Tainted Red

February 19, 2010
By LadyMavan BRONZE, West Islip, New York
LadyMavan BRONZE, West Islip, New York
4 articles 0 photos 3 comments

Favorite Quote:
"Pssh. Why should I need people when I have my books?" -Myself

I write this in confidence to whoever it is who reads this (whether you're a royalist or republican) that events like those I'm about to describe are immortalized forever.

The year 1789 was a boiling fever, drenched in a freezing sweat. It was an epidemic, claiming anyone with enough will and bravery for itself. No one recooperated from this particular type of influenza. Those untouched by it were sent to the medical practice of Madame la Guillotine, who operated under the order of young La Republique. Many may tell you that Madame la Guillotine was a crazed, evil, sadistic murderess, but do the fallen and defeated write history?

One of the first to catch the 1789 fever began with the son of Comte de Vaubernier, Alain de Vaubernier.

Alain de Vaubernier would never have struck you as a Comte’s heir, not as a Bourbon’s heir, not even a bourgeois’s heir. His hair was midnight, unconquerable and black, his eyes were the stars. Sometimes, though, his eyes would flicker and burn out, and all that would remain was the reflection of pain in his heart. Alas, there was no Viscomtess de Vaubernier. All Alain had known was that she was out there somewhere, and he was left abandoned, with an uncaring father.

His story begins on April 23, 1789. The Estates-General were going to convene in two weeks and the viscomte was not happy about it.

“The peasants may be starving, but as long as the important people are kept satisfied, France will be fine.” He huffed, almost incessantly to keep his nerves at bay. Alain was quite contrary to this, in silence.

This was his journal entry on that unseasonably cold spring night:

23rd of April, 1789

Paris has proved to be in economical ruins. Fathers and mothers, alike, are worked until well after one in the morning, without a crumb of bread to show for it. I try my hardest to bring the worst-along families scraps from our table, which has enough food each night to feed the entire Quartier Latin. It’s much more than enough for just Father and me. Anyway, I’m only a fifteen-year-old boy. How can I possibly supply every table of this ravenous city with a loaf of bread? I also fear that servants and maybe Father are growing suspicious of where I am each night, or where all the surplus food goes. Should I be discovered, it would juts get Father another reason closer to disowning me. I must be more discreet, but how? Who can I trust? No one.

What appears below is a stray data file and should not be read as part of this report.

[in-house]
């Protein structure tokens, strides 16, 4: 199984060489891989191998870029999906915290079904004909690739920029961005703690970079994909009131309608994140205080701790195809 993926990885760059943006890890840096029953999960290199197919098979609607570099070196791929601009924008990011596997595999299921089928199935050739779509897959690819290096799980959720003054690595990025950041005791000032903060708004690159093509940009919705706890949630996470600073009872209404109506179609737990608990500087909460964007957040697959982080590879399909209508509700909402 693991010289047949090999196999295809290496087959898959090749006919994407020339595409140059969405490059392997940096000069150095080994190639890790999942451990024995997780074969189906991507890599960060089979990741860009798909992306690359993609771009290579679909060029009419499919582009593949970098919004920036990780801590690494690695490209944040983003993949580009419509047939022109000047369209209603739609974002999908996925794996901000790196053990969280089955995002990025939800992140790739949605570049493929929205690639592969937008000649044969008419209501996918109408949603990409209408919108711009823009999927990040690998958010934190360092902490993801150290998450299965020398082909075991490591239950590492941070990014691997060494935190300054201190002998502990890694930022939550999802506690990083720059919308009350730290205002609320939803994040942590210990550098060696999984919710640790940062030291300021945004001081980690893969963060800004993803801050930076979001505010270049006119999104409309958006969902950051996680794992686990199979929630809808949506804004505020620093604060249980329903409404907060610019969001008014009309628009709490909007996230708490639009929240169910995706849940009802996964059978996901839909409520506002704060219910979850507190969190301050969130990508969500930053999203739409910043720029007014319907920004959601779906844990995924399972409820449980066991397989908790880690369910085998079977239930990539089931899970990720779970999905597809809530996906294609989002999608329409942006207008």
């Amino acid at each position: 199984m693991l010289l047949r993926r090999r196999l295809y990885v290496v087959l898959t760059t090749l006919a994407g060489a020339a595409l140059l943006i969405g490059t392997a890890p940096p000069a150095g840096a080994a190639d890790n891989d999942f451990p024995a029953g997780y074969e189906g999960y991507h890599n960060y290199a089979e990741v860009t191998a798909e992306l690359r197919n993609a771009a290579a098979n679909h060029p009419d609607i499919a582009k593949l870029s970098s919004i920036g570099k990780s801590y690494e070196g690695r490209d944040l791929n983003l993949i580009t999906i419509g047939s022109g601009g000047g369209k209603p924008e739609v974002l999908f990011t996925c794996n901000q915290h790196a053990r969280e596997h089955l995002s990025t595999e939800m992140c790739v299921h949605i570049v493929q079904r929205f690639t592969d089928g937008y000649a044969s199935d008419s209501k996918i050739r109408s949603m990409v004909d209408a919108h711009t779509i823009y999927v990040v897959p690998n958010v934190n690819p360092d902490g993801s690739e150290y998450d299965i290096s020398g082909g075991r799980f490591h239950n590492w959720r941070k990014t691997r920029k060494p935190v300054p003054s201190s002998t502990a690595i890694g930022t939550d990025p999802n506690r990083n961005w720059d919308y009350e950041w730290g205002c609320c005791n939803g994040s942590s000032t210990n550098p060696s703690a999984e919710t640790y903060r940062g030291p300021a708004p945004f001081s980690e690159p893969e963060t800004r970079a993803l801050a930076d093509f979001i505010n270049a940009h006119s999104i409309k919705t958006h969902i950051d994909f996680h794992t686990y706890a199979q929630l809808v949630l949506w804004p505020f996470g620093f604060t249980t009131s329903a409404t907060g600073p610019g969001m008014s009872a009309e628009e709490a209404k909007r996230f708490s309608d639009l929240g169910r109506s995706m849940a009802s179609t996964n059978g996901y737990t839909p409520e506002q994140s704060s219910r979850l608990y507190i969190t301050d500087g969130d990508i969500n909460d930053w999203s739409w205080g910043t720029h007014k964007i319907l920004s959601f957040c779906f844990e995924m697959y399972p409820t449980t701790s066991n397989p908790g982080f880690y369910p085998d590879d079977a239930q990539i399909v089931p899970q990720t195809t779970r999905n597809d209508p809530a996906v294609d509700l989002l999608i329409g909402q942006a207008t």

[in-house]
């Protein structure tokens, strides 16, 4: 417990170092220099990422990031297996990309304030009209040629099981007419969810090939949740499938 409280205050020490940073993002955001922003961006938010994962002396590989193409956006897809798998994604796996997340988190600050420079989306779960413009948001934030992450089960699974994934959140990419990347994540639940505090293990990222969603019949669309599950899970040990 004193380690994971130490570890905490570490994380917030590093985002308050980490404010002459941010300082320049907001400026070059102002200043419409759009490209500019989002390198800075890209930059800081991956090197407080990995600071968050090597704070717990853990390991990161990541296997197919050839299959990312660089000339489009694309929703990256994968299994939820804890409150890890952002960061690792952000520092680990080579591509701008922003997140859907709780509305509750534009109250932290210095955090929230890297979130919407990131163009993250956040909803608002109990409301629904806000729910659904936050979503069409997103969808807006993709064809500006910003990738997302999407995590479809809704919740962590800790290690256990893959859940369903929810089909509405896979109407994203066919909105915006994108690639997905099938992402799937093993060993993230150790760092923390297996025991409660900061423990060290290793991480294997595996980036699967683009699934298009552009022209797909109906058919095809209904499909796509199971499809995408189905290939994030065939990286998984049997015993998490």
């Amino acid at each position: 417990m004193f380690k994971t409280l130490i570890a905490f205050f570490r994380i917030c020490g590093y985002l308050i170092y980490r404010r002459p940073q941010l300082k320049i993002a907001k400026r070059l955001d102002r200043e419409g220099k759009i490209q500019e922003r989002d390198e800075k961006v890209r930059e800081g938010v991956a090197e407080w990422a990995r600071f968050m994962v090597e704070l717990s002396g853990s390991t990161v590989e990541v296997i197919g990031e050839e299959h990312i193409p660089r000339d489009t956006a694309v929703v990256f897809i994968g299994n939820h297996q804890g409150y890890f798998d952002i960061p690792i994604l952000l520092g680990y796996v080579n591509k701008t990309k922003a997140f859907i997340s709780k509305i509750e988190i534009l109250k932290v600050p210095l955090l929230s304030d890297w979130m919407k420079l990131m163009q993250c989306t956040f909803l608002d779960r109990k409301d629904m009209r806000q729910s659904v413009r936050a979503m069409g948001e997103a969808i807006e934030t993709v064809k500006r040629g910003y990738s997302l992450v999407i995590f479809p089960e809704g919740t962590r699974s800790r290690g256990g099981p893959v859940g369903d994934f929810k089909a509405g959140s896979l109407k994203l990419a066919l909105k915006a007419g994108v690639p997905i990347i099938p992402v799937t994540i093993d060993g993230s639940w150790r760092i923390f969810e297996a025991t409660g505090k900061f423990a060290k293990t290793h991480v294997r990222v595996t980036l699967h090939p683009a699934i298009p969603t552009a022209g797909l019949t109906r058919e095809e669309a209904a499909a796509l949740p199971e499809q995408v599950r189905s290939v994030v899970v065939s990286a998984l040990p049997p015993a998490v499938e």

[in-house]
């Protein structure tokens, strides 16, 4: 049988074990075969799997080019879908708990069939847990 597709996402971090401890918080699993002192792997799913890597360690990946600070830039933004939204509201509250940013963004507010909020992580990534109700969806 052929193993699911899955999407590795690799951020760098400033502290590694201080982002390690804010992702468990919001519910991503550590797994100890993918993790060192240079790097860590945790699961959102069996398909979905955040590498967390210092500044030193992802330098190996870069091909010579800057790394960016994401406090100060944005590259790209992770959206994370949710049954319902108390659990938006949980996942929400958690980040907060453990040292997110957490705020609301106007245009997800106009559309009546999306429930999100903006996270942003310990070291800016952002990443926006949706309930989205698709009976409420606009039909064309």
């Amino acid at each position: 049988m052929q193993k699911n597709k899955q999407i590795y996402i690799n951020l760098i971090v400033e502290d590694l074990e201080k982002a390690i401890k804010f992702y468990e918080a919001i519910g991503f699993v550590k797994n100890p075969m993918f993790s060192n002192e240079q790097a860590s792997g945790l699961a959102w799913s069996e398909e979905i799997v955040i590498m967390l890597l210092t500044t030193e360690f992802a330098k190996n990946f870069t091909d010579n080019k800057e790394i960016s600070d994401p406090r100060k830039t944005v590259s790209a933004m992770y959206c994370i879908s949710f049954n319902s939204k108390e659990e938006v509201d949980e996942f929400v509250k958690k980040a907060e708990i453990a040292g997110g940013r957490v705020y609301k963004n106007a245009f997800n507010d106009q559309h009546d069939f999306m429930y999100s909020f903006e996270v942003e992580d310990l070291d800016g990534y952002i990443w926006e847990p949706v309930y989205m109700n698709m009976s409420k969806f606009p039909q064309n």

On that very night, when Alain had finished this entry, he received a letter, from his father.

That man’s vanity has reached an historical high, Alain thought disgusted. I think even Louis XVI would have enough dignity to face man, not send a letter to a resident of your own house.

Instead of putting the parchment envelope away for later, curiosity getting the better of him, he carefully ripped it open and unfolded the paper inside. Little black fragments of dried ink fluttered into his lap, like snowflakes. Some of the ink had been chipped off, a sign that this letter had been planned to be sent for a long time. There was also a banknote for one hundred francs made out to Alain. The letter read:

Dear Alain,

You are fifteen now, a full-fledged man. I believe you should know your origins, like anyone else.

Your mother was never the Viscomtess de Vaubernier. In all truth, she is not worthy of such a grand title. All she was, was a mere grisette, looking for a few francs.

As a man, who is now capable of taking care of himself, I must ask you, in the sublime name of de Vaubernier, to leave the shelter of my roof. You knew that this day would come sometime. You should know that as your father, nothing pains me more. As a viscomte, I’m doing what any of my ancestors would have done.

I have arranged for you to stay at the Hotel de la Porte-Saint-Jacques, with the one hundred francs included in this envelope. You shall change your name to Alain Dambray, an orphan without any recollection of his parents or lineage. Please try to forget as much of me as possible. This is all for your own good. Don’t think of this as a disownment, just life.

God be with you,
Comte Michel de Vaubernier

When he had finished reading, Alain slammed the letter down on his desk, laughing like a madman.

“Getting rid of me, is he?” He laughed, though what he saw humorous in this situation, I can’t fathom. “Just so he can breathe easier in his salons, eh?”

Then, as anger and hatred were about to completely take over his mind, he thought back. He thought back to all the times he’d been yelled at by his father, neglected by his father, punished by his father for no substantial reason whatsoever.

“I’ll have my freedom…” He sighed, sinking onto his mattress. “I’ll have myself to answer to…I’ll live!” He held the letter up in triumph.
And the next day, Alain Dambray left his father’s mansion on the Rue des Filles-du-Calvaire and set off on every man’s search for his life.

The author's comments:
Obsession with the French Revolution? Revolutions in general? I promise it gets better and less melodramatic...once I write the next chapters that is...

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